The Palaver Hut
I understand that, as country after country plunged into economic crisis and austerity measures loomed, politicians began to link multiculturalism and immigration with social regression and all that was tearing not only UK apart, but also Europe.
I understand there have been numerous debates and arguments about fairness, abuse of the British hospitality by foreigners and abuse of asylum. The question on who should have access to benefits in this country is leading to some public breaking point.
I understand that the national mood has changed; and that the vast majority of British people, of all colours, believe that immigration is too high. I also understand that the public is increasingly becoming angry because immigration is not being reduced to a trickle.
I also understand that the blame has not only been on the bankers and global financial crisis, but also on immigration to justify the biggest round of spending cuts since the 1920s, at the time of this current economic crisis.
I understood when German Chancellor Angela Merkel, declared in a speech in Potsdam on 16th October 2010 that multicultural society had “utterly failed”, that the “multikulti” concept – where people would “live side-by-side” happily – did not work.
I also understood when Belgian Prime Minister Yves Leterme stated in a radio interview on 2nd November 2010, that “the policies of integration have not always had the beneficial effects that were expected of them”.
I understood when the French President Nicolas Sarkozy, during a television interview using a characteristically impatient tone declared that: “We do not want … a society where communities coexist side by side. If you come to France, you accept to melt into a single community, which is the national community, and if you do not want to accept that, you cannot be welcome in France.”
I also understood when the Dutch Deputy Prime Minister Maxine Verhagen, stressed that the Dutch no longer felt at home in their own country, while immigrants were not entirely happy either, and called on the Dutch to be prouder of their nation.
I understood when the Danish Liberal Party Immigration Minister, Søren Pind said that multiculturalism “should be set in stone.” Pind argued that “Denmark only has room for foreigners that adopt and respect Danish values, norms and traditions; if they don’t, they shouldn’t be here at all.”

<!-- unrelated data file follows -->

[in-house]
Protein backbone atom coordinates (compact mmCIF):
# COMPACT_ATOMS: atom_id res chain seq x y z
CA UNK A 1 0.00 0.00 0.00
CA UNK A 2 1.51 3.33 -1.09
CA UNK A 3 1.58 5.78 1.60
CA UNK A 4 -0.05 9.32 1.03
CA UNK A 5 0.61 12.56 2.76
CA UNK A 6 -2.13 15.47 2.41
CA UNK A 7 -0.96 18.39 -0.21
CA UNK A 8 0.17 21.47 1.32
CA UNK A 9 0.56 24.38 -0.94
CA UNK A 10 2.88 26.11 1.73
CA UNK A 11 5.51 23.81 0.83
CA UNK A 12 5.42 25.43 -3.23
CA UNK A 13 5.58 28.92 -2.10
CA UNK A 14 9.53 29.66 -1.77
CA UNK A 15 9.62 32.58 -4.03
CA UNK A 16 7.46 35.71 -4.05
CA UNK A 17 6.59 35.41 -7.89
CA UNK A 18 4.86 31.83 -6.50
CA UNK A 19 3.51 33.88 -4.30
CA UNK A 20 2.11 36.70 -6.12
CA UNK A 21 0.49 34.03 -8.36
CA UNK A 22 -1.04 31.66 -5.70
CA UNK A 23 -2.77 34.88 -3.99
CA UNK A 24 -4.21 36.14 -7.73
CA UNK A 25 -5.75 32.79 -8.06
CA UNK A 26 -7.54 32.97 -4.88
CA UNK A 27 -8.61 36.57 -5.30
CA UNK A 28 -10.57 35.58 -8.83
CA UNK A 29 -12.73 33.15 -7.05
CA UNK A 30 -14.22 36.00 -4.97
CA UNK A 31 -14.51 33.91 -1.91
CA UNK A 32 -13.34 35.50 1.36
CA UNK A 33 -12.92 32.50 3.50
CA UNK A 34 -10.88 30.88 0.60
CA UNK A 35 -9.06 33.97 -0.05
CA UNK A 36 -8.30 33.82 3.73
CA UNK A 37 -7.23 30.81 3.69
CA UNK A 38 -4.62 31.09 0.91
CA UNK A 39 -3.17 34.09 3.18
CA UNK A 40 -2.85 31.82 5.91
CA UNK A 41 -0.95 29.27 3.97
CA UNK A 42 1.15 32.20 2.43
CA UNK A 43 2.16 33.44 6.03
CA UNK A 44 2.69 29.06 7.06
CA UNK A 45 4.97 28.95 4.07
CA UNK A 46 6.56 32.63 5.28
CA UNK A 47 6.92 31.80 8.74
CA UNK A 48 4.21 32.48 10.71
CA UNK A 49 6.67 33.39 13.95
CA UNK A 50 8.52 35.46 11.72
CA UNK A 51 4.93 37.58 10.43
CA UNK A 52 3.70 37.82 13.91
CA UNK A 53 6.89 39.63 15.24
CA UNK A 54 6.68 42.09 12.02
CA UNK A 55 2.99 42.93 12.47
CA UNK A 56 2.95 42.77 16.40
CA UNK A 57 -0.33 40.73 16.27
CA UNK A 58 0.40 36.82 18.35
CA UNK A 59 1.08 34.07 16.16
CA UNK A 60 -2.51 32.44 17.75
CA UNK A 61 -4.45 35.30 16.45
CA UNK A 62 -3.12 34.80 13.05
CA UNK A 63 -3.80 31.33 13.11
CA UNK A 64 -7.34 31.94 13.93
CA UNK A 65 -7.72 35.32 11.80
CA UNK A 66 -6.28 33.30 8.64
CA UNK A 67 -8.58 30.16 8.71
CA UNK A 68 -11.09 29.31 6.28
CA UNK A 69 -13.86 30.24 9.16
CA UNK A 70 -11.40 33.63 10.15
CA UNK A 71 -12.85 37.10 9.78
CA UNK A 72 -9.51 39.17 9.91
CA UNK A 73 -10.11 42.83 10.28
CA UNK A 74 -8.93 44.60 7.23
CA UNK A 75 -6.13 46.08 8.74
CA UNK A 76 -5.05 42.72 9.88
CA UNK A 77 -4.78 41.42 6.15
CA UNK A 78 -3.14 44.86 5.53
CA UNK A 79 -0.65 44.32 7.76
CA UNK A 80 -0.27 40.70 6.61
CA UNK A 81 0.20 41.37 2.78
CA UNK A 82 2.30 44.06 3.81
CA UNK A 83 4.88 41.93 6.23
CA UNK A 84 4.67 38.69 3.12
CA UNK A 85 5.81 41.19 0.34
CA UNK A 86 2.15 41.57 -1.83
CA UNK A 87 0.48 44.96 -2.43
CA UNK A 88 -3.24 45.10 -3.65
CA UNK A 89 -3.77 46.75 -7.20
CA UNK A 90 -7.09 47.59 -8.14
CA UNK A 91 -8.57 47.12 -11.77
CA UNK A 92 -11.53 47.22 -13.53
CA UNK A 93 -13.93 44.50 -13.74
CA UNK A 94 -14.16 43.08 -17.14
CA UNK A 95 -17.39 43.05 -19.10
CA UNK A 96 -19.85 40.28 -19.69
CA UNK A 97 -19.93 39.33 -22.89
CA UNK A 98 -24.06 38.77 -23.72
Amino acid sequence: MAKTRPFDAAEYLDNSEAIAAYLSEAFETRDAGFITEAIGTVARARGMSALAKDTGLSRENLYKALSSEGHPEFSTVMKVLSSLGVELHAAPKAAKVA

I also understand that migrants’ contribution to the UK economy is so vast and undeniable. Yet the British Prime Minister David Cameron admitted that Britain had been torn apart by the biggest influx of immigrants in history. He said that “significant numbers of new people, not able to speak the same language, not really wanting to integrate, have created a kind of discomfort and disjointedness in some neighbourhoods”. He added: “This has been the experience for many people in our country – and I believe it is untruthful and unfair not to speak about it and address it.”
Now, let’s talk about fairness because I don’t understand how this fairness is being implemented. What kind of fairness says that a quirk of fate – the location in which you happen to be born should determine your life chances? And what kind of fairness says it’s a fair game to kill other human beings through border controls, in order to keep them out by forcing them into a situation where they may face torture and death by preventing them from coming into the country?
I always wonder why the government is not willing to take immigration from EU Countries seriously. They always talk about reducing immigration from non-EU countries. They’ve opened the door for some EU citizens to come in freely at the time they are seriously considering stopping non-EU migrants from coming here. No offence to the EU citizens as we’re only talking about fairness here.
What I cannot understand is the issue against non-EU migrants coming to the UK. Most economic migrants to the UK make full and worthy contributions to this country’s economy and by restrictions on work visas have ‘no recourse to public funds’. They must be in full time employment to meet the conditions of their visas, pay tax, NI, council tax unfailingly and cannot claim benefit if they lose their jobs, nor claim for any benefits including childcare. They end up paying into the system without taking anything out of it.
The EU citizens have everything including access to benefits, as soon as they step on British soil. But non-EU migrants have to live here for nothing less than between five and 14 years depending on their visas for that privilege. Is this fair?
What I also cannot understand is why the government cannot apply unbiased policy in reducing the number of immigrants allowed here. Clearly, this looks more like scapegoating than anything else I could think of.
I do understand that being an economic migrant is a choice. But let’s not forget that no one likes to be a refugee, it is out of choice!
By Joseph Spencer